"I'm still fairly new here at Red Top, but [I am] settling in well," said Hill, who is overseeing 20 full- and part-time employees between the four venues. "Our goals for this next year [are] we're focused on our profitability, No. 1. We are taking a very business-based approach even though it is a state organization. We've been tasked to be as sustainable as we can in a business environment. So being able to explore those different options in how we can tweak our operations and provide additional guest services that would be more meaningful, those are kind of the main focuses from a business aspect.
"Of course, maintenancewise, we're actually looking to improve some of the facilities up here over the next couple of years, actually refurbish or rebuilding two of the shower houses in the campground [at Red Top]. Fixing a shower house is something very plain and menial, but when people have to be in a private location, you want to be able to provide the best quality at those places because that's what people remember. You'll remember a dirty bathroom or you'll remember a run-down [facility]. So being able to upgrade those amenities for our guests is going to have a very positive impact I think.
"With Allatoona Pass, I've been working very well with the EVHS [Etowah Valley Historical Society]. They've been very instrumental in kind of taking me under their wings and really [spending] time with me and getting me oriented to all the operations over there. Over at Etowah Indian Mounds, we've just re-established our Friends group chapter over there so that will definitely serve as an advocacy and a volunteer base for the site."
Over the past couple of years, the Cartersville venues have been trying to sustain their programming despite budget cutbacks following the Georgia Department of Natural Resources' restructuring of its state parks and historic sites. Implemented July 1, 2009, the plan was in response to a 24 percent forecasted loss of revenue and about a 39 percent decrease in state appropriations. Along with looking into the privatization of lodges and golf courses, other reorganization steps included cutting 12 percent of the system's labor force and utilizing furloughs one day each month, diminishing the services at five state parks and reducing operations at 12 historic sites.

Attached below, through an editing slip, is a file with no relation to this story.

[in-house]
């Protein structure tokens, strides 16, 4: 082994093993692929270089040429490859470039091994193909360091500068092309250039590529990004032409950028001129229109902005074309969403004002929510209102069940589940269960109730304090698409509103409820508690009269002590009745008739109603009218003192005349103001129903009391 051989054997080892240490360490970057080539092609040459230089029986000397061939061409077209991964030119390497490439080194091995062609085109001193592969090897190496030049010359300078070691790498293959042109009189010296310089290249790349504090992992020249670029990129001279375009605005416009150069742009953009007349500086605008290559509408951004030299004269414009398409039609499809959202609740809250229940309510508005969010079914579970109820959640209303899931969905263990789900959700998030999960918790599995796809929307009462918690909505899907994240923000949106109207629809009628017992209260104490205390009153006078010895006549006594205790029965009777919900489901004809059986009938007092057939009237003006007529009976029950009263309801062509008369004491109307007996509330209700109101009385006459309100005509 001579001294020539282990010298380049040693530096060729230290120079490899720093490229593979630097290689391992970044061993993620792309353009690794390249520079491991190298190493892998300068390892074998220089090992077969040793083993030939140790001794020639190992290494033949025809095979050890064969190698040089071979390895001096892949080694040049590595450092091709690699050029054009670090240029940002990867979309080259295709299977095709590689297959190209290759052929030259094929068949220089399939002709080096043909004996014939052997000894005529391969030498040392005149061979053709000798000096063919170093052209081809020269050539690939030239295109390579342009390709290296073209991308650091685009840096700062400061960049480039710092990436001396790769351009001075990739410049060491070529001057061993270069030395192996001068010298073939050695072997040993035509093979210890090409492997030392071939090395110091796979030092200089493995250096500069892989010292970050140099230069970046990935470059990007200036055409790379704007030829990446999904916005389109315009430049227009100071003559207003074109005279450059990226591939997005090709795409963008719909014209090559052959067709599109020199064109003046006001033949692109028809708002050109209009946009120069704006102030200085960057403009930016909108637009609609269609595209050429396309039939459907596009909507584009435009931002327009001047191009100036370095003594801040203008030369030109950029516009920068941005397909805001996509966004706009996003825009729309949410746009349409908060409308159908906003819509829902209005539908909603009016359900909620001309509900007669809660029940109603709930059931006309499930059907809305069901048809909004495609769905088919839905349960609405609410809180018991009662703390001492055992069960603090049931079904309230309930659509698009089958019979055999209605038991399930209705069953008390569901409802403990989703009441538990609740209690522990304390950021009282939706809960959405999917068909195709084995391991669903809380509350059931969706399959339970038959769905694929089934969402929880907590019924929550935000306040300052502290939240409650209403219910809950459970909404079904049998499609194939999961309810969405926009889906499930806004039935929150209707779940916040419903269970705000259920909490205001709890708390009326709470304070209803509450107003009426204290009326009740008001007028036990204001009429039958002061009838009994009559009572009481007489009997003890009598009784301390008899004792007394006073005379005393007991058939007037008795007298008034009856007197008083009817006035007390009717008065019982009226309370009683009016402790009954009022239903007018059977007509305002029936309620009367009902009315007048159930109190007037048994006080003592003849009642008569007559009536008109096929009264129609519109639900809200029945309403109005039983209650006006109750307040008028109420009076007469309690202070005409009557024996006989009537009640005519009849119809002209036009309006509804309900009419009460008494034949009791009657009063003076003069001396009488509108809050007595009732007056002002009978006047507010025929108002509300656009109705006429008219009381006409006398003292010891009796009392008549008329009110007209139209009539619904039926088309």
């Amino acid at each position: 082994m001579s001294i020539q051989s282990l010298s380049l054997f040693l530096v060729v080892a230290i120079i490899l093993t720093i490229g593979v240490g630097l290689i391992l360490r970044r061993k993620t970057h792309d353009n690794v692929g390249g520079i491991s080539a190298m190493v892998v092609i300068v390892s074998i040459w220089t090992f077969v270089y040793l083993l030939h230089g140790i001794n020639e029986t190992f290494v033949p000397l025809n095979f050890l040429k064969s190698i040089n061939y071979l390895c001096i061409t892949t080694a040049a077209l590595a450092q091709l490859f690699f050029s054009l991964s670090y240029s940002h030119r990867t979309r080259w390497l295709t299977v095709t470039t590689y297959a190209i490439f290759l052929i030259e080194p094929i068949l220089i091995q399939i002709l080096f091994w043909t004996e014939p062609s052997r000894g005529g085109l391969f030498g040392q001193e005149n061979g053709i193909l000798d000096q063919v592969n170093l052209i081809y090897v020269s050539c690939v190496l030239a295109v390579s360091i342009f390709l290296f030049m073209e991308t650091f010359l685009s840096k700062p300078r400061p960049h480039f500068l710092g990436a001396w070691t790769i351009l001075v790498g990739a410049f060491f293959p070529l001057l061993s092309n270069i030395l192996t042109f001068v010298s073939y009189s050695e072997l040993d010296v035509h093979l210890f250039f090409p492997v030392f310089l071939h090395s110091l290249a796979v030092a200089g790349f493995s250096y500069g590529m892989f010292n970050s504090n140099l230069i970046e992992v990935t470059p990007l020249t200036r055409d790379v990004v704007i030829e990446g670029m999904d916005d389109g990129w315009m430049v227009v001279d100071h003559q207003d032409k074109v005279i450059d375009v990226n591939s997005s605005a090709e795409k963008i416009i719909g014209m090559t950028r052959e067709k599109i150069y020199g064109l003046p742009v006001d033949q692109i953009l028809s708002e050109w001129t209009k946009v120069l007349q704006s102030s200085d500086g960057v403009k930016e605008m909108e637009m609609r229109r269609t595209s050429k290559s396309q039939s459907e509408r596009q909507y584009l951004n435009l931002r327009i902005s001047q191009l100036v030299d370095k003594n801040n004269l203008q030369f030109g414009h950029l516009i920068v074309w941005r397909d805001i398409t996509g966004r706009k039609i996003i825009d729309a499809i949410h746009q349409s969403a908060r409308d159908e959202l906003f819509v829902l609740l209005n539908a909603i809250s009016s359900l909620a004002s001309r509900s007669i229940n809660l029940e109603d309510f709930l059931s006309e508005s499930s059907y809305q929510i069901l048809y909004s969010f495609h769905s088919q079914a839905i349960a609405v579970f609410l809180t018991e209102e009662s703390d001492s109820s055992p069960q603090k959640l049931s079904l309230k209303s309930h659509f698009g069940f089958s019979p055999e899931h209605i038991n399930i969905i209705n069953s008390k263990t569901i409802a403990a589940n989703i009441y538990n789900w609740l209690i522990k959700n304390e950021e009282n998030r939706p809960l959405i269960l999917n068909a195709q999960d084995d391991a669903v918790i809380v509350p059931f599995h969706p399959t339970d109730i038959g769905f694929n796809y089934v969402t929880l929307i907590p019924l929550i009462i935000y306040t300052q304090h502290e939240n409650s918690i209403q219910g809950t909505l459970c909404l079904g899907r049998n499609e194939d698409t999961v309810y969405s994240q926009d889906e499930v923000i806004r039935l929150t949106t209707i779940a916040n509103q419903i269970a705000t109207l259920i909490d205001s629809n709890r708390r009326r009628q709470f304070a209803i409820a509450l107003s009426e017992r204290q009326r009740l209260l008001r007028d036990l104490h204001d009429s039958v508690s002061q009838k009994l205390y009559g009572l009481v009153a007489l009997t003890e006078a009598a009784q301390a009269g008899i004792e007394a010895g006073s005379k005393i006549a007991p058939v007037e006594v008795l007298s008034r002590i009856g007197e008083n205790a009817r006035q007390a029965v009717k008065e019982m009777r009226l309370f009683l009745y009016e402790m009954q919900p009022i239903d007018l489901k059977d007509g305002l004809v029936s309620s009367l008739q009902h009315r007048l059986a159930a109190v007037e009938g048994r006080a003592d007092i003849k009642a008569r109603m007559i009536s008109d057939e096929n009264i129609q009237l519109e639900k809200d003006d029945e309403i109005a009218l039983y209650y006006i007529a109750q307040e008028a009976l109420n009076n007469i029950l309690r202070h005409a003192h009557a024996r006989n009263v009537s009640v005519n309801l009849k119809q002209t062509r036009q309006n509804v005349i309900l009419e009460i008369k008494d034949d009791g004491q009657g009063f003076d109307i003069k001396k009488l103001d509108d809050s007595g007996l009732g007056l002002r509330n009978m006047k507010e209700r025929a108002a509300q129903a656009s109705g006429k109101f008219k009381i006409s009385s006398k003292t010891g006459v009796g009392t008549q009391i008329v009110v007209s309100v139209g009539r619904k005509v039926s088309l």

Along with downsizing personnel, the Etowah Indian Mounds' operating hours initially were reduced from six days a week to three. Now open Wednesday to Saturday, volunteers are assisting the venue's staff, enabling guided tours to be conducted for school groups Wednesday through Friday.
During the past two years, Red Top -- 50 Lodge Road in Cartersville -- also did not go unscathed. In addition to reducing personnel, its lodge and Mountain Cove Restaurant closed June 30, 2010. The building now is being used as the Park Office, with restroom facilities available to the public, and the Mountain Cove Discovery Room, a hub for programming and hands-on learning.
"With the budget situation, of course, you know that the lodge and restaurant here have closed down," Hill said. "They closed, I think, in June of last year. Since then that's actually increased our profitability because over the 20-some-odd years that it was in operation, it never was able to sustain itself.
"So having our cottages and our campsites and, of course, all our day-use areas at the lake here, that allows us to focus a lot more of our attention to those areas. It's been very beneficial from a budget aspect because we are able to cover all of our costs now. So that's very reassuring in this day and age."
For Damon Kirkpatrick, president of Friends of Red Top and director of operations and development for Friends of Georgia State Parks & Historic Sites, Hill's leadership and communication skills are key assets.
"He's been with us for a few months now, and we've already seen some great things happening where we've been able to work together and partner together as the Friends group with him and already have accomplished some really good things," Kirkpatrick said. "We've had the governor's staff up to work with us. We've had a couple of other things that have happened that have been really exciting. It's just great to have his leadership to help us do good things for Red Top."
Working for the Georgia DNR since 1995, Hill was introduced to the state park system when he spent two summers in high school as a seasonal laborer at then Watson Mill Bridge State Park. Later, he served as the park manager for Hamburg State Outdoor Recreation Area, then Hard Labor Creek State Park from 2007 to 2011.
"I grew up on a farm and I've always enjoyed working outside and working with people," said Hill, who currently is residing on-site at Red Top Mountain State Park. "It was almost a natural extension, going from working my summer jobs in high school to pursuing a career with the department. ... What I enjoy most about this line of work is the flexibility. Definitely it's a requirement to be able to be flexible, to be able to handle situations as they arrive. But also every day is something new and that's what I find very enjoyable about it.
"As far as park management goes, it's being able to have a positive influence on a wide variety of people. We've got a great staff here. We have an excellent Friends group. Being able to be involved with them and have common goals that we can work to and share in those accomplishments, I think that's the most enjoyable part of park management for me."